We want to search for a GitHub repository. So we have passed two arguments in the query, queryString - whatever user search on TextInput will be applied on search, after - cursor position - each time we send the current cursor position, so query will fetch next 10 records after that cursor point.

Design Component -

Let’s first add TextInput - which allows the user to enter a repository name and onChangeText we will store text into State, onEndEditing we will dispatch a query.


<View style={Styles.repositoryInputContainer}>
  <TextInput
    style={Styles.repositoryTextInput}
    placeholder="Enter your text here"
    onChangeText={text => setSearchText(text)}
    onEndEditing={(e) => endEditing(e)}
    clearButtonMode="while-editing"
  />
</View>

Let's add FlatList - will list all repositories.


<FlatList
  data={arrRepository}
  renderItem={({ item }) => (
    <GitRepoItem
      repository={item}
    />
  )}
  keyExtractor={(x, i) => i.toString()}
  keyExtractor={(repository, i) => `${repository.cursor}-${i}`}
  ListFooterComponent={<FooterView />}
  ItemSeparatorComponent={() => ItemSeparatorComponent()}
/>

Now, it's time to execute a query


const { data } = useQuery(fetchRepository, {
    variables: cursorVariable
});
/*
* cursorVariable: { "queryString": "react native" }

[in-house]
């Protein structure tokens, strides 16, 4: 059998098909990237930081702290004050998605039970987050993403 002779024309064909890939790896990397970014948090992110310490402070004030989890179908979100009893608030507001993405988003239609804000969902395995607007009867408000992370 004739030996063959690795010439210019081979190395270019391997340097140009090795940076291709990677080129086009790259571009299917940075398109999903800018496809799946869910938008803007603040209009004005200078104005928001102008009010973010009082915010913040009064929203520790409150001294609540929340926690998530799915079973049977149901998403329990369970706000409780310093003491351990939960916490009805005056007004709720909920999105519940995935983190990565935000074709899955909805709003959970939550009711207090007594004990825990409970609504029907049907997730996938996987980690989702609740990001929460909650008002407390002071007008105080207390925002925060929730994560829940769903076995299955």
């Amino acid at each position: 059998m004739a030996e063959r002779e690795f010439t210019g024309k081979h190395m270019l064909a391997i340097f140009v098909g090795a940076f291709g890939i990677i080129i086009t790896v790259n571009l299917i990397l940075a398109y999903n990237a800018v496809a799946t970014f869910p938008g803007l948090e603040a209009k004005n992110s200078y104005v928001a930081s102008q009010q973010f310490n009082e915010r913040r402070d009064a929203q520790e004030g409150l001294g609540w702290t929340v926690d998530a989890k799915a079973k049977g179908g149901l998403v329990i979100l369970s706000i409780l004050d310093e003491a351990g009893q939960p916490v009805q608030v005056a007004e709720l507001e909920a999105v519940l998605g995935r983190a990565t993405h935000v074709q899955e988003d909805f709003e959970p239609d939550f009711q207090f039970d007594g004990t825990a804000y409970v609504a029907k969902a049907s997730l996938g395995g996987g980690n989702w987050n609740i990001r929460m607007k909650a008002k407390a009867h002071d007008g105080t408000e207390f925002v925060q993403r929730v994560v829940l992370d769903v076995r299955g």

*/

Here we will send a few arguments in variables. This is the initial Query Call when the component didMount so we will send { queryString: “React”} - so it will look like - variables: { “queryString”: “react” }. So what happens if we execute this query, it will return us a list of Repositories that contain name react. Each repository contains node name, htmlDescription, cursor (cursor position). Now we have a list of Repositories in FlatList - Now lets scroll down and see all first 10 repositories. Initially we haven’t passed after keyword so it will fetch first 10 repositories, Now what happen if you want to fetch next 10 record then,

So Let’s add onEndReached - It will be invoked when the user reaches the end of FlatList.


<FlatList
  data={arrRepository}
  renderItem={({ item }) => (
    <GitRepoItem
      repository={item}
    />
  )}
  keyExtractor={(x, i) => i.toString()}
  keyExtractor={(repository, i) => `${repository.cursor}-${i}`}
  ListFooterComponent={<FooterView />}
  ItemSeparatorComponent={() => ItemSeparatorComponent()}
  onEndReachedThreshold={0.1}
  onEndReached={() => { 
    if (!dataLoading) {
      dataLoading = true;
      setCursorVariable({
        "queryString": searchText,
        "afterCursor": (arrRepository.length > 0) ? arrRepository[arrRepository.length - 1].cursor : ''
      });
    }
   }}
/>

We have added onEndReached - to fetch the next 10 repositories from GitHub by sending the cursor position in the query parameter. Over here in queryString we will send searchText (user entered in TextInput), after - cursor value (cursor position) - which we will receive in the query response. So the query will return us the next 10 records. That’s it.

So, it’s quite simple in understanding and integrating. GraphQL makes your task simple, you can customize query according to your business logic and your convenience.

Please download source code from here.

Thanks for reading Blog!